Catechylphosphorus Trichloride1


[2007-97-8]  · C6H4Cl3O2P  · Catechylphosphorus Trichloride  · (MW 245.43) (tribromide)

[3712-44-5]  · C6H4Br3O2P  · Catechylphosphorus Tribromide  · (MW 378.81)

(chlorinating reagent; exchange of oxygen and sulfur to chlorine)

Alternate Names: CPT; 2,2,2-trichloro-2,2-dihydro-1,3,2-benzodioxaphosphole.

Physical Data: mp 61-62 °C; bp 132-135 °C/12 mmHg; 31P NMR: d -26 ppm.

Solubility: sol CH2Cl2, CHCl3, CCl4, Et2O, benzene, hexane; reacts violently with H2O and other protonic solvents, also with alcohols, acetone, DMF, THF.

Form Supplied in: pale yellow solid; commercially available.

Handling, Storage, and Precautions: the solid must be stored in absence of moisture; the dissolved solid is easy to handle; the substance is corrosive and toxic on contact. This reagent should be handled in a fume hood.

Reactions with catechylphosphorus trichloride (CPT) are normally carried out by heating (30 min, water bath) without solvents (other conditions are described, see equations). The products must be separated by distillation from the catechylphosphoryl (bp 120-122 °C/13 mmHg) or thiophosphoryl chloride (bp 114 °C/13 mmHg) also formed. Normally the boiling points of the products are lower than those of the byproducts.

Displacement of Double-Bonded Oxygen or Sulfur by Chlorine.

CPT converts carboxylic acids and dithiocarboxylic acids to acid chlorides (eqs 1 and 2).1-3 Also sulfonic, phosphinic, and phosphonic acids react in the same way to give the corresponding acid chlorides (eqs 3-5; RŽ = H).1,4,5

Esters of phosphinic, phosphonic, and carboxylic acids were cleaved by CPT to alkyl chlorides and acid monochlorides or dichlorides (eqs 4-6; RŽ = Alk).1,5 Anhydrides of carboxylic acids also react with CPT to give acid chlorides (eq 7).1,2

In all cases the yield of acid chlorides is higher than the yield of the reactions with PCl5.

CPT converts alkyl formates to a,a-dichloromethyl alkyl ethers1,2,6 and N,N-disubstituted formamides to the corresponding amide dichlorides (eqs 8 and 9);1 in particular, dimethylformamide dichloride (Vilsmeier reagent) was obtained in high yield and very good purity.

Both types of dichlorides are good chlorinating reagents. The reactions of unsubstituted amides, urethanes, and dithiocarbamides with CPT give nitriles,1,2 isocyanates,1,2,7 and isothiocyanates,8 respectively, in good yields (eqs 10-12).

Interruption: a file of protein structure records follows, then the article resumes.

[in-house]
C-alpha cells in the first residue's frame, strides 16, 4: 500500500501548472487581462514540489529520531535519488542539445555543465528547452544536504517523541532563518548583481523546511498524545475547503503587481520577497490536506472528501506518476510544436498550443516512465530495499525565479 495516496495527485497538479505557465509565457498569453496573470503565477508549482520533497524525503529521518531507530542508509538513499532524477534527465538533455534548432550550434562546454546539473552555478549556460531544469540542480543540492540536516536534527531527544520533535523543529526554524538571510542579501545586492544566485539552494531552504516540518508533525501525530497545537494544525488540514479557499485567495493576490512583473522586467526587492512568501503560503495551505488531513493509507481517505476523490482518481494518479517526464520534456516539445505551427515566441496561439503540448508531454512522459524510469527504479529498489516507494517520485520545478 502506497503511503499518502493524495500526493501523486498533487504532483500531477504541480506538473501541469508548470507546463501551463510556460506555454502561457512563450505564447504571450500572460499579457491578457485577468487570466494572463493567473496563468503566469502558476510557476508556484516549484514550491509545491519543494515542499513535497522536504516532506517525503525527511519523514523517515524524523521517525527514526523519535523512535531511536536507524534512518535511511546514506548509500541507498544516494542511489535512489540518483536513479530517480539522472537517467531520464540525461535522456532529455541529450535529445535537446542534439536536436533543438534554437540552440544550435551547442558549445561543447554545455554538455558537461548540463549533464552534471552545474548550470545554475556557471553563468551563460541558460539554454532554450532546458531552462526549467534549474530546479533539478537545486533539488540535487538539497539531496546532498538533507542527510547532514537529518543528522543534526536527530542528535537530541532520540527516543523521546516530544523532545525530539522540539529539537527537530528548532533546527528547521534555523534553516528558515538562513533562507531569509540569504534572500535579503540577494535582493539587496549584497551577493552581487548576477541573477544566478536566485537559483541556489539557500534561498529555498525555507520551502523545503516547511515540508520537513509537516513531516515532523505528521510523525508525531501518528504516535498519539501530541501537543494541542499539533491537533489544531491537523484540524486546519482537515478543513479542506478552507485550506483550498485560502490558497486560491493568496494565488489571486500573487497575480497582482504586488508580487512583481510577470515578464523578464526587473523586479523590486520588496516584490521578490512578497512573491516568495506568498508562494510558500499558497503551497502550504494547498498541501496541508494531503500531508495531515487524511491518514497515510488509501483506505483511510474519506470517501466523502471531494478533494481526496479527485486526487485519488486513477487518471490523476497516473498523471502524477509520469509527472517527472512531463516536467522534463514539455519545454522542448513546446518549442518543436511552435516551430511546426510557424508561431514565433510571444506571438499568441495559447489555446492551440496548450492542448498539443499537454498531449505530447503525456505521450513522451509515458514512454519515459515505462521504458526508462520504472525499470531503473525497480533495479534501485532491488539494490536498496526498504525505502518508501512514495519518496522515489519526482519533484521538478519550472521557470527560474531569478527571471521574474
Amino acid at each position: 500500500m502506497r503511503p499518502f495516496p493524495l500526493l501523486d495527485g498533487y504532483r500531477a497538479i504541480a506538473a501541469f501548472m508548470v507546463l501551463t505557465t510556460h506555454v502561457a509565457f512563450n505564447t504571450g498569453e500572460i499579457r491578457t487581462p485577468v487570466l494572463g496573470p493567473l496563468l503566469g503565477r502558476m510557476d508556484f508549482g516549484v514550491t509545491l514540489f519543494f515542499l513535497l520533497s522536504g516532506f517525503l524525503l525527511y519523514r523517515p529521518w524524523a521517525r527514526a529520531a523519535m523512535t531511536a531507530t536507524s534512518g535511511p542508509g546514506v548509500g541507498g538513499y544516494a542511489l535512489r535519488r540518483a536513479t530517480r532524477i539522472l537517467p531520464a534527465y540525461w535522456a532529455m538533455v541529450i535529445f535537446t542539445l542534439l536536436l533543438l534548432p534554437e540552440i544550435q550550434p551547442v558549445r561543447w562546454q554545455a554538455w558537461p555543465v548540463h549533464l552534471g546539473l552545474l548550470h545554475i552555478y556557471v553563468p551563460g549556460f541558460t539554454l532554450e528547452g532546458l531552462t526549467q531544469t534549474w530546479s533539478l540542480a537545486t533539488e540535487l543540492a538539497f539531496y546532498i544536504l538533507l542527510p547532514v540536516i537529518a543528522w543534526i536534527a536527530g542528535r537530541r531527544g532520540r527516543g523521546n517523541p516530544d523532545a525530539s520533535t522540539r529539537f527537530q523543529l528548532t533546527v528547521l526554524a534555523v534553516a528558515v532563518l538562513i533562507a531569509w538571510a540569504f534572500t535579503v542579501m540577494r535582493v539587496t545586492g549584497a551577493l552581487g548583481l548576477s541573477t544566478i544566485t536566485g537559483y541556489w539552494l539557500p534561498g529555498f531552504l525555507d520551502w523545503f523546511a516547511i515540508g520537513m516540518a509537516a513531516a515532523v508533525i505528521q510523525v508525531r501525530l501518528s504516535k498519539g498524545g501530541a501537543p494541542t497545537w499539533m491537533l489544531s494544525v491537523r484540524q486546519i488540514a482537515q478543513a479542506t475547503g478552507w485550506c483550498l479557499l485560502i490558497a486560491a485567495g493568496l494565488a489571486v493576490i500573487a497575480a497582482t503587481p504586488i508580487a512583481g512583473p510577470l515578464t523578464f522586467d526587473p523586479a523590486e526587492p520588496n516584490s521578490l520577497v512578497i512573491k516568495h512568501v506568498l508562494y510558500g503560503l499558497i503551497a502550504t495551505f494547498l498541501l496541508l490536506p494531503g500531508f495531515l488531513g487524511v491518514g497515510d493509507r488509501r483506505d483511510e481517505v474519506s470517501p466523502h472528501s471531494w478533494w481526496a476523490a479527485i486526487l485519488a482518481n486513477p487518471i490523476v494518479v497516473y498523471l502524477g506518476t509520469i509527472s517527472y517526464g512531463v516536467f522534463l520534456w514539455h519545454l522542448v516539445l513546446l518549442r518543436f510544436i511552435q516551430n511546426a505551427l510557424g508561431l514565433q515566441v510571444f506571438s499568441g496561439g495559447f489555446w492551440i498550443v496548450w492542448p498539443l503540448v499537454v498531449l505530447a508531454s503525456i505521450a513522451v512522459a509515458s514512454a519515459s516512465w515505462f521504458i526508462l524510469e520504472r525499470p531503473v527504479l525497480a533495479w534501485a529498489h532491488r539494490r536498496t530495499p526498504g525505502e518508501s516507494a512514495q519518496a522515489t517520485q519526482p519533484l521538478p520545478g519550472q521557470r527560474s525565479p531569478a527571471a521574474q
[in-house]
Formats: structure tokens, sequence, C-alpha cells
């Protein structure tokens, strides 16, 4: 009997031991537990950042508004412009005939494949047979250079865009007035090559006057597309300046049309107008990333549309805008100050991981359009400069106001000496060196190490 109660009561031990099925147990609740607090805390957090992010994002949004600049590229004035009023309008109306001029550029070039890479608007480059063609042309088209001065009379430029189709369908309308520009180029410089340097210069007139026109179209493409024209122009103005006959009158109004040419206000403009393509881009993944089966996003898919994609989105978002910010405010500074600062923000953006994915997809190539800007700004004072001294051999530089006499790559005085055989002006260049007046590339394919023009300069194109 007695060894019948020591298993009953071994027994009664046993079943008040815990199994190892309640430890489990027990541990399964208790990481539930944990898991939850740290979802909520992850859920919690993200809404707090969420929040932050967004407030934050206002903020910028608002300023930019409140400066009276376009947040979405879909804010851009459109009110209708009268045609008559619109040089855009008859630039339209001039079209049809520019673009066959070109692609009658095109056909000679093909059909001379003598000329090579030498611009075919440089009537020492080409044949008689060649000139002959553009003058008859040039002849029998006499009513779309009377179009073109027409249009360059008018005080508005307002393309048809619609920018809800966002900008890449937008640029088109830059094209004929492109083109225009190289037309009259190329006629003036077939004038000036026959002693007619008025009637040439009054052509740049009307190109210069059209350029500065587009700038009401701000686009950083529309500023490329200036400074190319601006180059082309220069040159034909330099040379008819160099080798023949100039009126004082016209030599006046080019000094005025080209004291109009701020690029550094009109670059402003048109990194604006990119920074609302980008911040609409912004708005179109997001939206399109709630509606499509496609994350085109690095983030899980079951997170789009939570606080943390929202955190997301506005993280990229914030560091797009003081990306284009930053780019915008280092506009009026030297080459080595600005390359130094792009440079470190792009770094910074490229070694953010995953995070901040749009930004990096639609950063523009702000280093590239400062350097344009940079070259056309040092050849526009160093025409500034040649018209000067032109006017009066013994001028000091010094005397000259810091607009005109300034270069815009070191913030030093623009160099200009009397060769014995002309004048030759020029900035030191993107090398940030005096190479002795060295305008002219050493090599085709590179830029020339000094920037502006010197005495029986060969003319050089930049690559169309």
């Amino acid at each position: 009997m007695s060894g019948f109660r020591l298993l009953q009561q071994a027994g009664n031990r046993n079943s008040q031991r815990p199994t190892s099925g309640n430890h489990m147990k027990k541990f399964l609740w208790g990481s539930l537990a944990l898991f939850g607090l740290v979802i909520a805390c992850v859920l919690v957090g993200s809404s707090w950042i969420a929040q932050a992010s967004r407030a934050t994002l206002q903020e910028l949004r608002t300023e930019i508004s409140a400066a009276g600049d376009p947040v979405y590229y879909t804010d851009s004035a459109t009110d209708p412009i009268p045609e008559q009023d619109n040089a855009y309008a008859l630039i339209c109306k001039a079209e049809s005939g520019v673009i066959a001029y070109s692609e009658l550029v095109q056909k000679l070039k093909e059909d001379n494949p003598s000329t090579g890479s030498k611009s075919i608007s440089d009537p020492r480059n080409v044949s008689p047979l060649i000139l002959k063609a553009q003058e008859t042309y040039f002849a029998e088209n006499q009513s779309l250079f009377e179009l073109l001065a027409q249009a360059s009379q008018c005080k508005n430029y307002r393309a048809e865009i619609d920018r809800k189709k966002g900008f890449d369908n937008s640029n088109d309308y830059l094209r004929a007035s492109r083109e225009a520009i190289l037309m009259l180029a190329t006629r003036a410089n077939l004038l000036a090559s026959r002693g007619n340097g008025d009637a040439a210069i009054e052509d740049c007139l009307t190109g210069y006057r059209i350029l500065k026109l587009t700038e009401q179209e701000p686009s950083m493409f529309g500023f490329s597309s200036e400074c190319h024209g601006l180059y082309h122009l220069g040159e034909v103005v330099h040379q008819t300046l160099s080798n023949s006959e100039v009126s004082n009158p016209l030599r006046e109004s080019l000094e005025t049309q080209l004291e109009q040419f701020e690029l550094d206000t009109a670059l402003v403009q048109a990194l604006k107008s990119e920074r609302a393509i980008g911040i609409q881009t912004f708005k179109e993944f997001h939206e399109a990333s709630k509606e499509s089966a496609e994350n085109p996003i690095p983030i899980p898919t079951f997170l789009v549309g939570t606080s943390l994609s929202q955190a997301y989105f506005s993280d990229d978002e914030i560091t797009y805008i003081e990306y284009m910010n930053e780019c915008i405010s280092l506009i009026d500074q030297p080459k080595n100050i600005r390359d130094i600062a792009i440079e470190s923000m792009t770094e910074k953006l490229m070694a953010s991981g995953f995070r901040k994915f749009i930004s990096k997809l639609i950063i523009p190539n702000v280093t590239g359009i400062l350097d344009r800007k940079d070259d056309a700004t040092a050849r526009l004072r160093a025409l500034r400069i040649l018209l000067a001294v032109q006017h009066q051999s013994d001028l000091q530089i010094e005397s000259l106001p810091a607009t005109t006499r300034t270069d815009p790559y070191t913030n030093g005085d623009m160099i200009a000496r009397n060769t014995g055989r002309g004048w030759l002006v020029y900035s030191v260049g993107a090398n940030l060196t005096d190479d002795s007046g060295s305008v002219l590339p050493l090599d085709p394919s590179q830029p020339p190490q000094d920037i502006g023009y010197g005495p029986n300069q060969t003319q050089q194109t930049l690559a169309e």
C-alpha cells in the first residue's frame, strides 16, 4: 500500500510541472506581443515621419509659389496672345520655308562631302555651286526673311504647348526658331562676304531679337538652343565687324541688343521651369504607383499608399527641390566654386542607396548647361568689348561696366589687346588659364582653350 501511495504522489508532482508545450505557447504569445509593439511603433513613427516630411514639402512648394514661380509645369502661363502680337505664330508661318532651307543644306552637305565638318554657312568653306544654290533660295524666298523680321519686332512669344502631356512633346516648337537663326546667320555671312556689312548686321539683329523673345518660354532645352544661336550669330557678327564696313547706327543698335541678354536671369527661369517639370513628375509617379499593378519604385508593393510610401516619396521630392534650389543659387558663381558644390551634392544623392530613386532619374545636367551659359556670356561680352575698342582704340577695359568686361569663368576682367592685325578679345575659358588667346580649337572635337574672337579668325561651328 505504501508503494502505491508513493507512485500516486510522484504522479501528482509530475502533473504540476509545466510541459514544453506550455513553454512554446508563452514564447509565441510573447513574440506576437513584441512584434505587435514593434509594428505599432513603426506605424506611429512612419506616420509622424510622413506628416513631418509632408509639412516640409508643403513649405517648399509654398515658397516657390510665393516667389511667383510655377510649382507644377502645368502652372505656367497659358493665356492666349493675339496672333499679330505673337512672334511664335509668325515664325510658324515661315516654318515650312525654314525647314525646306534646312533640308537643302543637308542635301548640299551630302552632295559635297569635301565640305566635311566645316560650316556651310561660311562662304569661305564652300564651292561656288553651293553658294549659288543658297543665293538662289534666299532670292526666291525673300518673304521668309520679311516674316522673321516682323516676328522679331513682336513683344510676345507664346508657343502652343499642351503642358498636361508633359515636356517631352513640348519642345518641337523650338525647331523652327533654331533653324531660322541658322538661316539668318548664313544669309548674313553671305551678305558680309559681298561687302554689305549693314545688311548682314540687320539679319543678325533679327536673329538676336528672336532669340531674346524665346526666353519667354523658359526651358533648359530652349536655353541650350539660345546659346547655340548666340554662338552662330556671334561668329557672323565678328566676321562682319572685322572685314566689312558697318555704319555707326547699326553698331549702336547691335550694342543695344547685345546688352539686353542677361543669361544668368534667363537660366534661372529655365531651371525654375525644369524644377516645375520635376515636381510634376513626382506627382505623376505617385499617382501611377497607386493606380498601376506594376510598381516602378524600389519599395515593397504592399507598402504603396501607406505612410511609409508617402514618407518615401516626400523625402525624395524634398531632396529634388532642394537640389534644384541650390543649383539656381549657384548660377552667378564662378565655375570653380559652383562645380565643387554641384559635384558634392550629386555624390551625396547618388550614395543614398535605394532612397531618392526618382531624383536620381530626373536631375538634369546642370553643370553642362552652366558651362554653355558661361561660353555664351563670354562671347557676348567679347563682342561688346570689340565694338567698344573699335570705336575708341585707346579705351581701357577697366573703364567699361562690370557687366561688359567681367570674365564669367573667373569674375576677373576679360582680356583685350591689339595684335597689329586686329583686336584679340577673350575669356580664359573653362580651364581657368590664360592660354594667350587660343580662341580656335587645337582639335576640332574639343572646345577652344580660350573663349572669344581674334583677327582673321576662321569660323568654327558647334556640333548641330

Displacement of Single-Bonded Oxygen or Sulfur by Chlorine.

CPT converts alcohols to alkyl chlorides1,9 and cyclic ethers (e.g. THF or ethylene oxide) to a,o-dichloroalkanes (eqs 13 and 14).1,2 Acetals and hemiacetals were cleaved by CPT to a-chloro ethers and alkyl chlorides and HCl, respectively (eq 15).1,10 Trialkyl trithioorthoformate reacts with CPT to give the stable dialkyl chlorodithioorthoformate (eq 16).11

CPT converts phosphites to chlorophosphites (eq 17);1,12 it is the best method for the synthesis of pure diethyl chlorophosphite.12 Silyl ethers or disiloxanes react with CPT to give silyl chlorides (eq 18).1

Catechylphosphorus Tribromide.

This reagent reacts in the same way. It is particularly suitable for the synthesis of acid bromides from acids,13 a,a-dibromomethyl alkyl ethers from alkyl formates,14 and trimethylsilyl bromide from hexamethyldisiloxane.15

Related Reagents.

2-Chloroethyl Dichloromethyl Ether; Dichloromethyl Methyl Ether; Dimethylchloromethyleneammonium Chloride; Oxalyl Chloride; Phosphorus(III) Chloride; Phosphorus(V) Chloride; Phosphorus Oxychloride; Thionyl Chloride.

1. (a) Gloede, J. ZC 1982, 22, 126 (CA 1982, 97, 5406z). (b) FF 1967, 1, 120.
2. Gross H.; Gloede, J. CB 1963, 96, 1387 (CA 1963, 59, 2734h).
3. Barnikow, G.; Gabrio, T. ZC 1968, 8, 142 (CA 1968, 68, 114 227p).
4. Siegemund, G.; Schwertfeger, W. CA 1982, 97, 5801z.
5. (a) Henning, H.-G. ZC 1965, 5, 103 (CA 1965, 63, 1812c). (b) Kovaleva, T. V.; Martynyuk, E. G.; Semenii, V. Ya. ZOB 1989, 59, 2512 (CA 1990, 112, 235 432n).
6. Bou, A.; Pericas, M. A.; Serratosa, F. CA 1978, 89, 129 692u.
7. Drach, B. S.; Kovalev, V. A.; Popovich, T. P. ZOR 1978, 14, 880 (CA 1978, 89, 42 313x).
8. Martin, D.; Beyer, E.; Gross H. CB 1965, 98, 2425 (CA 1965, 63, 6893g).
9. Fessner, W.-D.; Murty, B. A. R. C.; Spurr, P. R.; Pinkos, R.; Melder, J.-P.; Fritz, H.; Prinzbach, H. CB 1992, 125, 1697 (CA 1992, 117, 89 868u).
10. Siegemund, G. CB 1973, 106, 2960 (CA 1974, 80, 3031y).
11. Gross, H.; Keitel, I.; Costisella B.; Mikolajczyk, M.; Midura, W. PS 1983, 16, 257 (CA 1983, 100, 34 611y).
12. Gloede, J.; Mikolajczyk, M.; Lopusinski, A.; Omelanczuk, J. JPR 1974, 316, 703 (CA 1974, 81, 169 038b).
13. Gloede, J.; Gross H. CB 1967, 100, 1770 (CA 1967, 67, 21 546f).
14. Gross, H.; Karsch, U. JPR 1965, 29, 315 (CA 1965, 63, 11 338f).
15. Gross H.; Böck, Ch.; Costisella, B.; Gloede, J. JPR 1978, 320, 344 (CA 1978, 89, 109 767u).

Jörg Gloede

Institut für Angewandte Chemie, Berlin-Adlershof, Germany

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